After Franklin Roosevelt took over as president in 1933, he was trying to figure out how to stop the bank runs, the massive unemployment and the barely functioning stock market.
One of his first acts was to get in touch with Joseph Kennedy. Kennedy had made a great deal of money as a rum runner during Prohibition and was laundering that money in the stock market. Oddly enough, Kennedy had exited most of his positions just days before the stock market crash.
Back in those days — though not much has changed since — the “bucket shops” that formed the core of the markets were not really regulated and could easily be manipulated. And Kennedy was the type of man to take advantage of that opportunity.
So, Roosevelt brings Kennedy in and basically propositions him. He offers Joe a job as the first commissioner of the newly minted Securities and Exchange Commission. If Kennedy declined, Roosevelt suggested he may have to investigate how Kennedy got so rich on everyone else’s misfortune.
Kennedy was in charge of the team that built the rules that would make it difficult for people like him to game the markets any longer. There is some value in having the fox teach you how to build a hen house. And the Securities Act of 1933 and 1934, along with the 37-page Glass-Steagall Act, stood until 1999.
Bill Clinton decided to feather his nest as his second term was winding down by supporting the big banks in the dissolution of Glass-Steagall, which had kept a Chinese wall between deposit banks and investment banks.
Deposit banks — banks that made money off depositors, loans and mortgages — were FDIC-insured and could not buy any securities riskier than U.S. Treasuries. Investment banks were investing in more aggressive vehicles like brokerage services, derivatives and underwriting securities.
By 1999, the Washington political hacks were bought and paid for by Wall Street interests and so the fox was let into the hen house once again. This repeal was primarily responsible for the 2008 financial meltdown and the hard road since.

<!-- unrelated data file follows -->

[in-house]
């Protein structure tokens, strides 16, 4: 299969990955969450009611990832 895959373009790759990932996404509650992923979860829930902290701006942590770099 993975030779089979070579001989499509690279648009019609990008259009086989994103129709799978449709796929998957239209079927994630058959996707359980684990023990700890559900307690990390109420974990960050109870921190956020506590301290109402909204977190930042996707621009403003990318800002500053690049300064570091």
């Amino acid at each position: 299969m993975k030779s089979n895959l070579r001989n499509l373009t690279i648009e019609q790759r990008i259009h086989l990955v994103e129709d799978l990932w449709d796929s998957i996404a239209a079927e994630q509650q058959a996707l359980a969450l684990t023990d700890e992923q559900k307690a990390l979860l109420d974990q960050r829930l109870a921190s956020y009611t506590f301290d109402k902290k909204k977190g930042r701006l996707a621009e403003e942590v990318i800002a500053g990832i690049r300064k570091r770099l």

After the crash, Congress in its infinite wisdom decided to re-regulate — a futile and merely symbolic effort that is the monstrosity of the 834-page Dodd-Frank Wall Street Reform and Consumer Protection Act, one of the most ungainly and ridiculous tomes of legislation ever created.
President Trump has promised to do “a big number” on Dodd-Frank. And that would be much appreciated by people who build and run businesses for a living. At least in theory.
Here’s the thing to watch out for in any Dodd-Frank reform. The goal was to try to make big banks and financial institutions have to jump through hoops when they invest, to keep them from adding too much uncovered risk in their portfolios.
Well, the road to Hell is paved with good intentions.
What we ended up with was a classic example of Washington trying to look like it was helping the people while making sure its benefactors were protected. And of course, small businesses and regional banks paid the biggest price.
But now that reform is in the air, it’s time to keep some powder dry for the top regional banks around. They stand to benefit the most (hopefully) if Trump’s “number” is really meant to help average Americans.
Regional banks have already strengthened from the dark days of 2008-09. They’ve been beneficiaries of strengthening local economies and because they usually didn’t have massive derivative trading desks and weren’t highly leveraged, are making money the old-fashioned way — loans and mortgages.
Fifth-Third Bancorp (NASDAQ: FITB) is one great choice if you want to invest in this sector. It operates in the Midwest and Southeast and while it is up 80 percent in the past 12 months, growth may cool after a hot 2016, so if the stock drops, it’s a great long-term choice that you can buy while it’s going lower in the short term.
BB&T Corporation (NYSE: BBT) is located in 15 states, predominantly in the South and Mid Atlantic. It was buying up smaller local banks like crazy before the crash and has continued to build off its strong position in its markets. It’s up 50 percent in the past 12 months and has more room to grow — plus it hasn’t missed a dividend payment since 1903.
FNB Corp (NYSE: FNB) operates in the heart of Trump country — West Virginia, Ohio and Pennsylvania. If Trump focuses on paying back these voters for his victory, then FNB is sure to be a winner. It’s up 25 percent in the past six months and has plenty of headroom left. Plus, it throws off a solid 3 percent dividend.
— GS Early